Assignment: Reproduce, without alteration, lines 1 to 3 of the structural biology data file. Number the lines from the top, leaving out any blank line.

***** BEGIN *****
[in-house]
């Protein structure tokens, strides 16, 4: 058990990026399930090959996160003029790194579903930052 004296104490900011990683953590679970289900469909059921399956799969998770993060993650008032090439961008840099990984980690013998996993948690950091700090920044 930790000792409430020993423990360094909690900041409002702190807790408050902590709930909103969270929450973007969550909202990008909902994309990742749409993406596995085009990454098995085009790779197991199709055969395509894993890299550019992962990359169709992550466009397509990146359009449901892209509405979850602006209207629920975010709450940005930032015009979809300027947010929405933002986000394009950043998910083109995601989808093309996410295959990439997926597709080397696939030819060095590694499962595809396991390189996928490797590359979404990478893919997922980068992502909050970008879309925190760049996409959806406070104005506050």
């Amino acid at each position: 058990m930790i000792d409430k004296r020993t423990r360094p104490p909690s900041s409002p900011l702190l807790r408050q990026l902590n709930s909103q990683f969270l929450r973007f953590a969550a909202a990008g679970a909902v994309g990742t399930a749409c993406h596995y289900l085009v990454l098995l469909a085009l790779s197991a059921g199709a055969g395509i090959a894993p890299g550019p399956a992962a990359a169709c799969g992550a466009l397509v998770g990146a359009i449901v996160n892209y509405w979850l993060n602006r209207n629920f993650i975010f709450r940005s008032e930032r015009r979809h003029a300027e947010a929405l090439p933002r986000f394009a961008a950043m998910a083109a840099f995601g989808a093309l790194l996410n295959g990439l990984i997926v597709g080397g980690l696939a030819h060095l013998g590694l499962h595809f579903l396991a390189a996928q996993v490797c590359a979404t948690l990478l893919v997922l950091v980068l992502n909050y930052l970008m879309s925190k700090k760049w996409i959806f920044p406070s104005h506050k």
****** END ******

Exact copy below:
[in-house]
């Protein structure tokens, strides 16, 4: 058990990026399930090959996160003029790194579903930052 004296104490900011990683953590679970289900469909059921399956799969998770993060993650008032090439961008840099990984980690013998996993948690950091700090920044 930790000792409430020993423990360094909690900041409002702190807790408050902590709930909103969270929450973007969550909202990008909902994309990742749409993406596995085009990454098995085009790779197991199709055969395509894993890299550019992962990359169709992550466009397509990146359009449901892209509405979850602006209207629920975010709450940005930032015009979809300027947010929405933002986000394009950043998910083109995601989808093309996410295959990439997926597709080397696939030819060095590694499962595809396991390189996928490797590359979404990478893919997922980068992502909050970008879309925190760049996409959806406070104005506050």
């Amino acid at each position: 058990m930790i000792d409430k004296r020993t423990r360094p104490p909690s900041s409002p900011l702190l807790r408050q990026l902590n709930s909103q990683f969270l929450r973007f953590a969550a909202a990008g679970a909902v994309g990742t399930a749409c993406h596995y289900l085009v990454l098995l469909a085009l790779s197991a059921g199709a055969g395509i090959a894993p890299g550019p399956a992962a990359a169709c799969g992550a466009l397509v998770g990146a359009i449901v996160n892209y509405w979850l993060n602006r209207n629920f993650i975010f709450r940005s008032e930032r015009r979809h003029a300027e947010a929405l090439p933002r986000f394009a961008a950043m998910a083109a840099f995601g989808a093309l790194l996410n295959g990439l990984i997926v597709g080397g980690l696939a030819h060095l013998g590694l499962h595809f579903l396991a390189a996928q996993v490797c590359a979404t948690l990478l893919v997922l950091v980068l992502n909050y930052l970008m879309s925190k700090k760049w996409i959806f920044p406070s104005h506050k």